The effect of what used to be called 'the thirty-year rule' (altered in 2013 to 20 years) is that old Cabinet papers and secret Government documents are released into the public domain, giving us glimpses into the mysterious thinking processes of politicians. The Whitehall inside story is sometimes intriguing, sometimes surprising, sometimes (for professional historians at least) almost revolutionary.
One of the marvellous features of God's Word is its capacity to offer the inside story behind well known historical episodes. And we don't have to wait 20 or 30 years! As long as we are reading through the entire Bible on a regular basis, every child of God is privileged to experience some fascinating 'fly-on-the-wall' moments which enlarge our understanding. It could be argued that the entire book of Psalms constitutes an inside story, in the sense that many of these poems offer a window into David's inmost soul at critical moments in his turbulent life. There we discover, for example, his deeply troubled conscience after the murder of Uriah (Ps 32); the genuineness of his repentance when Nathan drew his sin into the open (Ps 51); the gnawing distress he suffered when he learned of his trusted friend Ahithophel's defection to Absalom (Pss 41, 55). The man after God's own heart was a man of deep sensitivity.
Other examples offer illuminating insights into men of God living in a raw world of peril and anxiety. In Genesis 37, for instance, Joseph comes across as a silent, passive victim of his brothers' heartless conspiracy. Here's the historical record:
…when Joseph was come unto his brethren … they stripped Joseph out of his coat, his coat of many colours that was on him; And they took him, and cast him into a pit: and the pit was empty, there was no water in it (Gen 37.23-24).
It all sounds austere and unemotional. By contrast, permitted to eavesdrop years later on the same brothers' private conversation, we get an entirely new perspective on a teenager's trauma:
And they said one to another, We are verily guilty concerning our brother, in that we saw the anguish of his soul, when he besought us, and we would not hear; therefore is this distress come upon us … And they knew not that Joseph understood them; for he spake unto them by an interpreter. And he turned himself about from them, and wept (Gen 42.21-24).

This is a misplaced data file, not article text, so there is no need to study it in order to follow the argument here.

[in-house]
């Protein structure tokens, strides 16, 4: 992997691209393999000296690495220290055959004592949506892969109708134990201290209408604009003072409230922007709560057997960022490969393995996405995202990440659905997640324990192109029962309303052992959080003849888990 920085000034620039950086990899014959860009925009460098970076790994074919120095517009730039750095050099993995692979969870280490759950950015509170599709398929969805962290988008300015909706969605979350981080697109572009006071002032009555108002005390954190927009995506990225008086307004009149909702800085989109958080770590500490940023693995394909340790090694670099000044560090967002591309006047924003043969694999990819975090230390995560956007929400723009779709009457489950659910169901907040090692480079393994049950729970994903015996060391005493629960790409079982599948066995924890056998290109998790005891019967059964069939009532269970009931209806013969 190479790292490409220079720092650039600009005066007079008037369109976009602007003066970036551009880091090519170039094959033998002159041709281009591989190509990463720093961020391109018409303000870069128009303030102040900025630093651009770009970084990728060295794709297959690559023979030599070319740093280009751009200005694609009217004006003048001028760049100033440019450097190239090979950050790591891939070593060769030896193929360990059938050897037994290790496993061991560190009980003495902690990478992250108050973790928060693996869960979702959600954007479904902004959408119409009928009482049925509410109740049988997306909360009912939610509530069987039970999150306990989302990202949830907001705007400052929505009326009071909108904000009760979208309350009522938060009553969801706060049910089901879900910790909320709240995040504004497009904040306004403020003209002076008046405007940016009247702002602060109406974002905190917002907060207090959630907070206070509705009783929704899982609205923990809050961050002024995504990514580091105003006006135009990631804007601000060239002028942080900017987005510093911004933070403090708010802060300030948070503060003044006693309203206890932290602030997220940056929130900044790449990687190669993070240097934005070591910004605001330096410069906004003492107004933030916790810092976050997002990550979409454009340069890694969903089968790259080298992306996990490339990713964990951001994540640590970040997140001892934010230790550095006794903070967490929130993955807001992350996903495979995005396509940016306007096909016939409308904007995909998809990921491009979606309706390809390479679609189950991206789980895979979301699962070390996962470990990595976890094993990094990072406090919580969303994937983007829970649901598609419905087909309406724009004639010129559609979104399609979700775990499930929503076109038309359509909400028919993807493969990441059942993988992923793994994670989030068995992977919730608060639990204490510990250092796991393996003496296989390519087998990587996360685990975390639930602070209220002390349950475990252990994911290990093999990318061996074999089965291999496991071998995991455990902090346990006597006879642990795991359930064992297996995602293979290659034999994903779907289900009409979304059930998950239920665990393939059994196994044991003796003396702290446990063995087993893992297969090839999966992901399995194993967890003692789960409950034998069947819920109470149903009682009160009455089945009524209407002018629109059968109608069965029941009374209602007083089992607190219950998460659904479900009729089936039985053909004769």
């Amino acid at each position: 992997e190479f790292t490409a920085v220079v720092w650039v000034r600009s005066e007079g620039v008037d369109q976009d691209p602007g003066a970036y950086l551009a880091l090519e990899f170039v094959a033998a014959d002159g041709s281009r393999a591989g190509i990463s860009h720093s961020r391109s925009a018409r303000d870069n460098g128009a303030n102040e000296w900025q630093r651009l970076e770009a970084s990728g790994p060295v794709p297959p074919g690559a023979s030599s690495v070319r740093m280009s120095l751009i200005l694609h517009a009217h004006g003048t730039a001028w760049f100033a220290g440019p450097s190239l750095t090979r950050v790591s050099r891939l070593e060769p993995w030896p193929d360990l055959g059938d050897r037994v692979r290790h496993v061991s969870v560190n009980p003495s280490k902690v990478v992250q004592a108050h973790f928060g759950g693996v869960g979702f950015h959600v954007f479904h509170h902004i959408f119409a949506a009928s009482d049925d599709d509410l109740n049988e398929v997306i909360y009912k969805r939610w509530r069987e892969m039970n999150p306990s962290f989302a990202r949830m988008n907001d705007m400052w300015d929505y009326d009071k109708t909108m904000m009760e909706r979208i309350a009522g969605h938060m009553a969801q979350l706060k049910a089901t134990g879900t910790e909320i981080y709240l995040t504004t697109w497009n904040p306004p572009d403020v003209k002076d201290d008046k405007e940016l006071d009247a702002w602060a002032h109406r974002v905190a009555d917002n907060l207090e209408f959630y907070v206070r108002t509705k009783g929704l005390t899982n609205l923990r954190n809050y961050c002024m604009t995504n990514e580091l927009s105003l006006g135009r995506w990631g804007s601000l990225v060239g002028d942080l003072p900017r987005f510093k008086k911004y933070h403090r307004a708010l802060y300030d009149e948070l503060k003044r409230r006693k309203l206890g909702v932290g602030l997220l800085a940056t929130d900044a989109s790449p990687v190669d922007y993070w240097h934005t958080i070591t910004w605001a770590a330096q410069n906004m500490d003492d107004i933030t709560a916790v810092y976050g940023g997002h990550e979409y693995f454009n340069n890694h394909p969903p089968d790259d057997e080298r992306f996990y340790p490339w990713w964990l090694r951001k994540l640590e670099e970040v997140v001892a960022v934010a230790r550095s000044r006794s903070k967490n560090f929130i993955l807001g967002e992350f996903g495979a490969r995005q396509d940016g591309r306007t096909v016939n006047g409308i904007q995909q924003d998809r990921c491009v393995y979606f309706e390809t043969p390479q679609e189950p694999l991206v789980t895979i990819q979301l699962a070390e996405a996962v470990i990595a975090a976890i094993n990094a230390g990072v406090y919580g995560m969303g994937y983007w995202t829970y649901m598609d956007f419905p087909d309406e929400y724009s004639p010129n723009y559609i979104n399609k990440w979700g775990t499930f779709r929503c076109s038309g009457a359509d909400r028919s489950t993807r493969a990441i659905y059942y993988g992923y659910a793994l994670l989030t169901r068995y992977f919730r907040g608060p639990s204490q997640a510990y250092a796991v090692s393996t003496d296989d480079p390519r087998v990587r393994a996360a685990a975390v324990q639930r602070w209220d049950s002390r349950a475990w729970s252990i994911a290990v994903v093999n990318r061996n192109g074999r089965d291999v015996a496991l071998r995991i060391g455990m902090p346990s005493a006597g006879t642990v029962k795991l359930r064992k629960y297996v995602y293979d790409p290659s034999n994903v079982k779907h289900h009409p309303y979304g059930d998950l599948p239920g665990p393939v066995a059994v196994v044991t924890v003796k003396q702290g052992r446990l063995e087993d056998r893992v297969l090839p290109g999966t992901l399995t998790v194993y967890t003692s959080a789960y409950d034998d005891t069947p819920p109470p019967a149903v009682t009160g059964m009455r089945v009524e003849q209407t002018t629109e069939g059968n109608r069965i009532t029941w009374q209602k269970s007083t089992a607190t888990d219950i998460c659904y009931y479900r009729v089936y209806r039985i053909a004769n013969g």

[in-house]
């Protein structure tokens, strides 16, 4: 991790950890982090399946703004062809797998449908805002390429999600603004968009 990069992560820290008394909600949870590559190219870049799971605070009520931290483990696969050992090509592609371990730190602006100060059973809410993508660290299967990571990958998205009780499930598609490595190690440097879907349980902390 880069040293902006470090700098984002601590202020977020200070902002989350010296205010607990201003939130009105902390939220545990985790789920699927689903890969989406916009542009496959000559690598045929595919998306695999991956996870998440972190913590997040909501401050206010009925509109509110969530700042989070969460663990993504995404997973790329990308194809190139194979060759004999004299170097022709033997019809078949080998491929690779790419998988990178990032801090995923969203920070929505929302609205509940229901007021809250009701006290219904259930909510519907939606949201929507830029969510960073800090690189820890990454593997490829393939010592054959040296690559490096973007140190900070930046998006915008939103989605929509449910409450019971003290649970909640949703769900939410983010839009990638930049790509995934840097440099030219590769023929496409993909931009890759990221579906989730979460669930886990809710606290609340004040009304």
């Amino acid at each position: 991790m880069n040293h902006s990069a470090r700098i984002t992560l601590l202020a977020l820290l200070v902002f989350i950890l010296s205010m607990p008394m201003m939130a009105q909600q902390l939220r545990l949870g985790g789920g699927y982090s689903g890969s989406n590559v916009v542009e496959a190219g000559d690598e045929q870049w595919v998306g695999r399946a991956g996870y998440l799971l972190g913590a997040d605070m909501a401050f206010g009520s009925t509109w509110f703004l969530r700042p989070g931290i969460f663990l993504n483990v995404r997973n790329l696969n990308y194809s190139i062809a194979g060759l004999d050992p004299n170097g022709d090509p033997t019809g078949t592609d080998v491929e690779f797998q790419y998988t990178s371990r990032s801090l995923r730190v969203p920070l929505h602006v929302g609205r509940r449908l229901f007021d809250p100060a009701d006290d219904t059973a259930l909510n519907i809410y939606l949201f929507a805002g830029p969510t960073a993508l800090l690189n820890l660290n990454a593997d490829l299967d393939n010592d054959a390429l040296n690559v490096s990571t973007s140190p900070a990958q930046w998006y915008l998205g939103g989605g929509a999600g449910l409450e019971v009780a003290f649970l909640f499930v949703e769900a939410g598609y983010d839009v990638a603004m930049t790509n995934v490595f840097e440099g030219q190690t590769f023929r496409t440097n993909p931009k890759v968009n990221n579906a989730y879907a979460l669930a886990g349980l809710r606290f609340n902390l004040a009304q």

A rerun of past sorrow generated tears of memory in the present. Later still, the psalmist, placing Joseph's experience in the context of the grand plan of God, gave further detail: "He sent a man before them, even Joseph, who was sold for a servant: Whose feet they hurt with fetters: he was laid in iron: Until the time that his word came: the word of the Lord tried him" (Ps 105.17-19). Don't miss the key words: "hurt … fetters … tried". The ESV¹ vividly paraphrases the text: "His feet were hurt with fetters; his neck was put in a collar of iron". Two glimpses we are given; one of Joseph in the pit, the other of Joseph in the prison. There was nothing cosy about his misery. Scripture, the most honest book in the world, never soft-pedals the agonies of physical and mental suffering. And saints still suffer.
Another case study is Jeremiah. This faithful prophet endured appalling indignities at the hands of Jerusalem's ruling class. The factual narrative of one such instance is recorded like this:
… the princes said unto the king, We beseech thee, let this man be put to death … Then Zedekiah the king said, Behold, he is in your hand: for the king is not he that can do any thing against you. Then took they Jeremiah, and cast him into the dungeon of Malchiah the son of Hammelech, that was in the court of the prison: and they let down Jeremiah with cords. And in the dungeon there was no water, but mire: so Jeremiah sunk in the mire (Jer 38.4-6).
Again, the victim of the outrage says nothing, and shows no flicker of emotion. But, later, the city having fallen to the Babylonians, Jeremiah revisited that very episode. Notice the startling difference: